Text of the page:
Estimating ecological thresholds for phosphorus in the Everglades.
The Florida Everglades, a wetland of international importance, has been undergoing a significant shift in its native flora and fauna due to excessive total phosphorus (TP) loadings (an average of 147 t per annum from 1995to 2004) and an elevated mean TP concentration (69 microg L(-1) of TP in 2004) from agricultural runoff and Lake Okeechobee outflow despite the use of 16000 ha of stormwater treatment areas. Here, we present a Bayesian changepoint analysis of long-term experimental research and show that exceeding a surface water geometric mean TP threshold concentration of 15 microg L(-1) causes an ecological imbalance in algal, macrophyte, and macroinvertebrate assemblages as well as slough community structure. A phosphorus threshold for all trophic levels may be more realistic and protective when presented as a threshold zone (12-15 microg L(-1)) because estimates of uncertainty must be utilized to accurately define TP thresholds, which change with seasons and water depths. Most interior areas of the Everglades are currently at or below this threshold zone, but the exterior areas near inflow structures (except for the Everglades National Park) are presently receiving double or triple the proposed threshold. Our Bayesian approach, used hereto address ecological imbalance along nutrient gradients, is applicable to determining thresholds and stable states in other aquatic ecosystems.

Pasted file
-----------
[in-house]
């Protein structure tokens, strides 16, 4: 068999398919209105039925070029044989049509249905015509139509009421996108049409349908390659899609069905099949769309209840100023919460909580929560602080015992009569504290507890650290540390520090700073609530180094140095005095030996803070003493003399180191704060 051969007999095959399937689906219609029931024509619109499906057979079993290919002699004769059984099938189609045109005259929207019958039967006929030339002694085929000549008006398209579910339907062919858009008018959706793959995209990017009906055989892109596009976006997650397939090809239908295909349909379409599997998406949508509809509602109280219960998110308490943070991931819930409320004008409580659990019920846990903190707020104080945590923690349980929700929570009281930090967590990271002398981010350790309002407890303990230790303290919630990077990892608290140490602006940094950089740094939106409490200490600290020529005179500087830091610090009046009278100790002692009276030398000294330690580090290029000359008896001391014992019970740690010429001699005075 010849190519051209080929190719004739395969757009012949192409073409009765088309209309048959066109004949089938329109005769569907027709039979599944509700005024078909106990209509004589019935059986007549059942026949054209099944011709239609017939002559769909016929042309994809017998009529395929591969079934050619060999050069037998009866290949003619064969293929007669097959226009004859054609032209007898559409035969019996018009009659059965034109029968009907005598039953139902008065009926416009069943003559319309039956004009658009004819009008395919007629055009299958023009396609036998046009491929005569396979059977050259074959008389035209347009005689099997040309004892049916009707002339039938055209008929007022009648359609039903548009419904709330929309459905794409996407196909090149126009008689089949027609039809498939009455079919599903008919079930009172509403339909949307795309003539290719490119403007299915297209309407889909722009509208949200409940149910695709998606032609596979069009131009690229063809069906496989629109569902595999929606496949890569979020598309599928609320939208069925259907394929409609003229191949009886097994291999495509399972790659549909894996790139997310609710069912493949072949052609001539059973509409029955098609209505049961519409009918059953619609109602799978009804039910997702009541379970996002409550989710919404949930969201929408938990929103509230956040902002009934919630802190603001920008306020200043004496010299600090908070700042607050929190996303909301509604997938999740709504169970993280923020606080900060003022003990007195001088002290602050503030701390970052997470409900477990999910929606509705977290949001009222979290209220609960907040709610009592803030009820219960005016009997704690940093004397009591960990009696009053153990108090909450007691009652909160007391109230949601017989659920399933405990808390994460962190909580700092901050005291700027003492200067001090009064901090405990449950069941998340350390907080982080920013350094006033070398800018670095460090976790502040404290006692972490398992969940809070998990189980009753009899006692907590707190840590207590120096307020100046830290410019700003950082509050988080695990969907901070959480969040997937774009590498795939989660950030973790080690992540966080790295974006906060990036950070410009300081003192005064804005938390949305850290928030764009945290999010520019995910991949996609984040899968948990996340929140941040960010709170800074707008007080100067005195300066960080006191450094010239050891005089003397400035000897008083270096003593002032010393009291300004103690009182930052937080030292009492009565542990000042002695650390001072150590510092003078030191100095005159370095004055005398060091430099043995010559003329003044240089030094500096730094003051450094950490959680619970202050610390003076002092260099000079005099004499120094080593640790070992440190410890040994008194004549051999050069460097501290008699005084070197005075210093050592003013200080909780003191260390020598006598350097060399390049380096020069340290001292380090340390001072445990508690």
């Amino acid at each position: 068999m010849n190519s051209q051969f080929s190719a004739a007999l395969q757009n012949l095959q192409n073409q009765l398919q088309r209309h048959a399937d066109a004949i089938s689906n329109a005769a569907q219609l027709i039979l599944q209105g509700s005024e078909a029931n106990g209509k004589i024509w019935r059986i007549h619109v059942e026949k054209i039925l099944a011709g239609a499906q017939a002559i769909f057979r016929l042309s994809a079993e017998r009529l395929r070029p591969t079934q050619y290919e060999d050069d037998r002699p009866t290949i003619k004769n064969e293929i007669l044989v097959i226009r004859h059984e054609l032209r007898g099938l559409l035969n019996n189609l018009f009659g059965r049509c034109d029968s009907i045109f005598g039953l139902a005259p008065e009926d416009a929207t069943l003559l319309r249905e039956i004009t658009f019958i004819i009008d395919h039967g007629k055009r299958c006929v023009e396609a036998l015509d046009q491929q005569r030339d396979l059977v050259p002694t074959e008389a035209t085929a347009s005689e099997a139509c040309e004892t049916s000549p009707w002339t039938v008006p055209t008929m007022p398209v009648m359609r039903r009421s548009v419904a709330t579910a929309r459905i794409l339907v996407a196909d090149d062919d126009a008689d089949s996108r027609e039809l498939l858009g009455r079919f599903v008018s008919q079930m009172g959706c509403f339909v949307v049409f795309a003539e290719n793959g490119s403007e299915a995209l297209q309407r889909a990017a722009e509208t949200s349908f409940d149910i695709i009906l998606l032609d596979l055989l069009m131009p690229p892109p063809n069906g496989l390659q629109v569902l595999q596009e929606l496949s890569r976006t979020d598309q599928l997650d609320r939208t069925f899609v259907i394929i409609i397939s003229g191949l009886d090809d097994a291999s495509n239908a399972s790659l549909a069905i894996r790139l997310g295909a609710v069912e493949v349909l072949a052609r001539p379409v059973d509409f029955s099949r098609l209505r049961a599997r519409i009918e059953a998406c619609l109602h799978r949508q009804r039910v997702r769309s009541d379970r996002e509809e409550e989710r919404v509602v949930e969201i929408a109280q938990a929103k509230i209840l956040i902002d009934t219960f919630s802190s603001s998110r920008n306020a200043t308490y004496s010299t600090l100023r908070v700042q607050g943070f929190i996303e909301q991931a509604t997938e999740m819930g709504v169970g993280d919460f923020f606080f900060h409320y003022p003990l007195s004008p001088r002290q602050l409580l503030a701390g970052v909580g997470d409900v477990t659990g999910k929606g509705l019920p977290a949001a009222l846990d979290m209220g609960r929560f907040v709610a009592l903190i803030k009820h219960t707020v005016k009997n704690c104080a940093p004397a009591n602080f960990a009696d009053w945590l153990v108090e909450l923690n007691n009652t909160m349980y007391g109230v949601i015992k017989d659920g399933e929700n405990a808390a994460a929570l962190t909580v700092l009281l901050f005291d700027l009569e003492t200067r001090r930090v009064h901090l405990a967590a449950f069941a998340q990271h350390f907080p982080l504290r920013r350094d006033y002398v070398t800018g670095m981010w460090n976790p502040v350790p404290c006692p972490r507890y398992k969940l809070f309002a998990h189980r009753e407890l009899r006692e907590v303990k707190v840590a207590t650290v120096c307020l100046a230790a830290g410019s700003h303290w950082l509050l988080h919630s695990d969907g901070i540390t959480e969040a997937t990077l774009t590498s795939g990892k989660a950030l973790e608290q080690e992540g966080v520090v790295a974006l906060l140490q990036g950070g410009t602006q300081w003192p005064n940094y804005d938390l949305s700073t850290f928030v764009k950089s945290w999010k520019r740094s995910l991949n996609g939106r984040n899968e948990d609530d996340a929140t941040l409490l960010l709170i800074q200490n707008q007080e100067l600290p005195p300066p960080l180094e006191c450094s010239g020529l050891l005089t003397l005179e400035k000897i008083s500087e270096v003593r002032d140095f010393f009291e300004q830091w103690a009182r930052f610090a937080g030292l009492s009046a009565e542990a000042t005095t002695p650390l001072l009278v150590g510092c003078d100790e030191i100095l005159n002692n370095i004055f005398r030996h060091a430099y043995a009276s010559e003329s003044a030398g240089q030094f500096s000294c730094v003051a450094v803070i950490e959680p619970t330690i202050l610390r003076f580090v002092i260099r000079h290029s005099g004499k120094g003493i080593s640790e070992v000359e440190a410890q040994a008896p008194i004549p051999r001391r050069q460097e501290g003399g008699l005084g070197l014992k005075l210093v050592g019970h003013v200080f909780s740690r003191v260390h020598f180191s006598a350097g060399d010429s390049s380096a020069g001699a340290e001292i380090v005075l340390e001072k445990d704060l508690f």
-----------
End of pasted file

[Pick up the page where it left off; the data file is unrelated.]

Richardson, CJ; King, RS; Qian, SS; Vaithiyanathan, P; Qualls, RG; Stow, CA
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